What do I do if my child’s parent is violating the parenting time schedule or withholding my child from me during the COVID-19 pandemic?
The Coronavirus pandemic has brought about a great deal of uncertainty in the lives of many across the state of New Jersey. The outbreak has called for stay-at-home orders and self-isolation in an effort to curb the spread. As New Jersey schools are now closed for the year and as we enter yet another month in which our lives and the lives of our children have been significantly affected, certain custody disputes may arise. For example, a parent may elect to withhold a child from another parent, believing they are better suited than the other parent to care for the child during the pandemic. Or, a parent may believe the other parent is not complying with CDC and state guidelines and refuse to permit that parent to see the child. The good news is that New Jersey Courts are open and are addressing such disputes, including any emergent issues that may arise. The bad news is that the judiciary has provided very little guidance on how issues such as this should be handled.
However, The American Academy of Matrimonial Lawyers (AAML) has provided the following guidelines. These guidelines set forth a framework which should be followed by all parents during these uncertain times:
Comply with all CDC and local and state guidelines and model good behavior for your children with intensive hand washing, wiping down surfaces and other objects that are frequently touched, and maintaining social distancing. This also means BE INFORMED. Stay in touch with the most reliable media sources and avoid the rumor mill on social media.
Be honest about the seriousness of the pandemic but maintain a calm attitude and convey to your children your belief that everything will return to normal in time. Avoid making careless comments in front of the children and exposing them to endless media coverage intended for adults. Do not leave the news on 24/7, for instance. But, at the same time, encourage your children to ask questions and express their concerns and answer them truthfully at a level that is age-appropriate.
BE COMPLIANT with court orders and custody agreements.
As much as possible, try to avoid reinventing the wheel despite the unusual circumstances. The custody agreement or court order exists to prevent endless haggling over the details of timesharing. In some jurisdictions, there are even standing orders mandating that, if schools are closed, custody agreements should remain in force as though school were still in session.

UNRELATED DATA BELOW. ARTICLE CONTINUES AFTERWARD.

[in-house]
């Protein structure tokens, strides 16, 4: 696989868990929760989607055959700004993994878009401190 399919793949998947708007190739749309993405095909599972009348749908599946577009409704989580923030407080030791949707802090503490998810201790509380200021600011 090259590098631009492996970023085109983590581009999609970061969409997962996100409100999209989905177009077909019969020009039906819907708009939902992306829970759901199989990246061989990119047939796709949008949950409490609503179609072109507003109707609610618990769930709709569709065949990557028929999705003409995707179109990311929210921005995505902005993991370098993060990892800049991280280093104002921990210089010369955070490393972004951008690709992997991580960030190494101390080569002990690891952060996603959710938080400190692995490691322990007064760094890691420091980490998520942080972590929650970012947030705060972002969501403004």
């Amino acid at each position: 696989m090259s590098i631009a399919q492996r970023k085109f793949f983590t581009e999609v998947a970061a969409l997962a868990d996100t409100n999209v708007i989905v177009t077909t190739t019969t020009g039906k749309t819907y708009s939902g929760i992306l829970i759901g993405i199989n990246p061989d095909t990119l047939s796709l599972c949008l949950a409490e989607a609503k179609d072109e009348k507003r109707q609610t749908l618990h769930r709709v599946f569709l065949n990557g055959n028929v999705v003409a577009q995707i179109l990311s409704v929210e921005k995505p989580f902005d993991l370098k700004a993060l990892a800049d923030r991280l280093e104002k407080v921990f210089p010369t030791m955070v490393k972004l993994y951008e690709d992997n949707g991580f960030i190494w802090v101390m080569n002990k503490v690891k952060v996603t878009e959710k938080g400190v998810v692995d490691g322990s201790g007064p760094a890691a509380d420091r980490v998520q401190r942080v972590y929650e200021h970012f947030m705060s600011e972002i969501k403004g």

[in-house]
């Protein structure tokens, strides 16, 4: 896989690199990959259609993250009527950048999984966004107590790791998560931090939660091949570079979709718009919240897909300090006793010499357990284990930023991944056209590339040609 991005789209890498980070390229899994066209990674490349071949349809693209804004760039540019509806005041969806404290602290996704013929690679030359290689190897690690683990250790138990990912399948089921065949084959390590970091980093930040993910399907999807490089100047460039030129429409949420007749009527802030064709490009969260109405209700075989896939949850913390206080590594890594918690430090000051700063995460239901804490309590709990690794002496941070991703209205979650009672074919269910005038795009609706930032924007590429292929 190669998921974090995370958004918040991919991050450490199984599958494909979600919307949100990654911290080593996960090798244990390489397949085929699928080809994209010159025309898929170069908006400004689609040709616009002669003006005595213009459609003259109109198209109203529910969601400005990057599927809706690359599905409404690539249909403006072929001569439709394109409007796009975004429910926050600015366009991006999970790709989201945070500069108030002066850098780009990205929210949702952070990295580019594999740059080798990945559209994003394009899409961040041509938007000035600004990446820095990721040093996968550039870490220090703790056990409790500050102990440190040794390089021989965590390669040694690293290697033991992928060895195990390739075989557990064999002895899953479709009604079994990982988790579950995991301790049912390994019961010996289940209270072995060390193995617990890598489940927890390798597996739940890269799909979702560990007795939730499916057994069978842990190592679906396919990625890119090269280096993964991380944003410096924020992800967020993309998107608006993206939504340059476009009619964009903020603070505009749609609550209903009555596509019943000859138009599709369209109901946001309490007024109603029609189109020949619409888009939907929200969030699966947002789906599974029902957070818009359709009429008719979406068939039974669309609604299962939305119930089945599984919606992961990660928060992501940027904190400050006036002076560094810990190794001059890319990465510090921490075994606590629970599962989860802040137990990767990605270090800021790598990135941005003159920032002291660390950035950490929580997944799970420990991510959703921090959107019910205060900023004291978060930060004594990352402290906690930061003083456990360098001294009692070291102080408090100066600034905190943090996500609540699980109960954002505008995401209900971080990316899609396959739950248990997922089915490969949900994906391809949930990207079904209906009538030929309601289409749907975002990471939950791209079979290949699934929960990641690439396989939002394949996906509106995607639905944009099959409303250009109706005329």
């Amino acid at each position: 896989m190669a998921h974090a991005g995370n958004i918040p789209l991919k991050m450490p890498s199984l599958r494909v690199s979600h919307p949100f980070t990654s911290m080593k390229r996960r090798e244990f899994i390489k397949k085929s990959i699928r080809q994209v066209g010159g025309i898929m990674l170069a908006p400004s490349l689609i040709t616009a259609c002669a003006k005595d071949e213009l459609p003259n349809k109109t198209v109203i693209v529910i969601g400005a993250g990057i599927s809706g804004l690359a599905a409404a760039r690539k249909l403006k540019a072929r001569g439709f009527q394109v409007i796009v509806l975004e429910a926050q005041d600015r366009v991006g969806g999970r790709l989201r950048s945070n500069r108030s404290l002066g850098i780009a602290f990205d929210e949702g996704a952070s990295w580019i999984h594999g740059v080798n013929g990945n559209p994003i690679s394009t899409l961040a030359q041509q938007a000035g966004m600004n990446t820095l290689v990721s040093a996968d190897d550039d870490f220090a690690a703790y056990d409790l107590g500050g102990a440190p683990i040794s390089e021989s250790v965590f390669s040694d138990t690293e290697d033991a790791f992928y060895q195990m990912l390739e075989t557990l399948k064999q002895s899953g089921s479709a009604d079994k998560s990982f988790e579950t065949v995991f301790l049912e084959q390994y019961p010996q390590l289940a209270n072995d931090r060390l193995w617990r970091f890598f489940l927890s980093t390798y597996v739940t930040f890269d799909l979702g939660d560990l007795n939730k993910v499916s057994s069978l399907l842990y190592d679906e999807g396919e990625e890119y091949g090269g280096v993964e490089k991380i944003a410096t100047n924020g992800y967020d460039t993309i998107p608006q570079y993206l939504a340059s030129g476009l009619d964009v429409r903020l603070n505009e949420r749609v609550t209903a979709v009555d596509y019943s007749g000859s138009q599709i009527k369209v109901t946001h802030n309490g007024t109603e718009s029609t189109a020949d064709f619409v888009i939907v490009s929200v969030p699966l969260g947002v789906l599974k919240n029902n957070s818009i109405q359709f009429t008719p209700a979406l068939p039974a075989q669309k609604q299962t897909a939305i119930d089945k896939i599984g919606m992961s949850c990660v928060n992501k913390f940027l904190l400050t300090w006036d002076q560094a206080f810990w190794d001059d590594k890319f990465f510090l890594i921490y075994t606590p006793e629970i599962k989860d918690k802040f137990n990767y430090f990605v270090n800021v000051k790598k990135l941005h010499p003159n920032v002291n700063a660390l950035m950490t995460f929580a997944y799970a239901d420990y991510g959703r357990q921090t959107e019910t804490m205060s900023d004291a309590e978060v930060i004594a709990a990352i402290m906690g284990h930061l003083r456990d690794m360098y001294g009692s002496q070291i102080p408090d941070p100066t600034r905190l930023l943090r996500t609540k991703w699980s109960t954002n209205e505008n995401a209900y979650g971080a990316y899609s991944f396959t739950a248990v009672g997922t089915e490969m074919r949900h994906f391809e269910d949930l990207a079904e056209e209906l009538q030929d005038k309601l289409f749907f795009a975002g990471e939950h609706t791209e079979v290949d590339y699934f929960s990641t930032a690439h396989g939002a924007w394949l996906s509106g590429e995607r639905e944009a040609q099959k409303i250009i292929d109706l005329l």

At the same time, it would be foolish to expect that nothing will change when people are being advised not to fly and vacation attractions such as amusement parks, museums, and entertainment venues are closing all over the US and the world. In addition, some parents will have to work extra hours to help deal with the crisis and other parents may be out of work or working reduced hours for a time. Plans will inevitably have to change. Encourage closeness with the parent who is not going to see the child through shared books, movies, games and FaceTime or Skype.
Provide honest information to your co-parent about any suspected or confirmed exposure to the virus, and try to agree on what steps each of you will take to protect the child from exposure. Certainly, both parents should be informed at once if the child is exhibiting any possible symptoms of the virus.
Try to provide makeup time to the parent who missed out, if at all possible. Family law judges expect reasonable accommodations when they can be made and will take serious concerns raised in later filings about parents who are inflexible in highly unusual circumstances.
There is no doubt that the pandemic will pose an economic hardship and lead to lost earnings for many, many parents, both those who are paying child support and those who are receiving child support. The parent who is paying should try to provide something, even if it can’t be the full amount. The parent who is receiving payments should try to be accommodating under these challenging and temporary circumstances.
Despite the existence of these guidelines, custody and parenting time issues may still arise. Therefore, do not hesitate to give us a call if you want to protect your custody and parenting time rights.
Written by Gregory Pasler, Esq.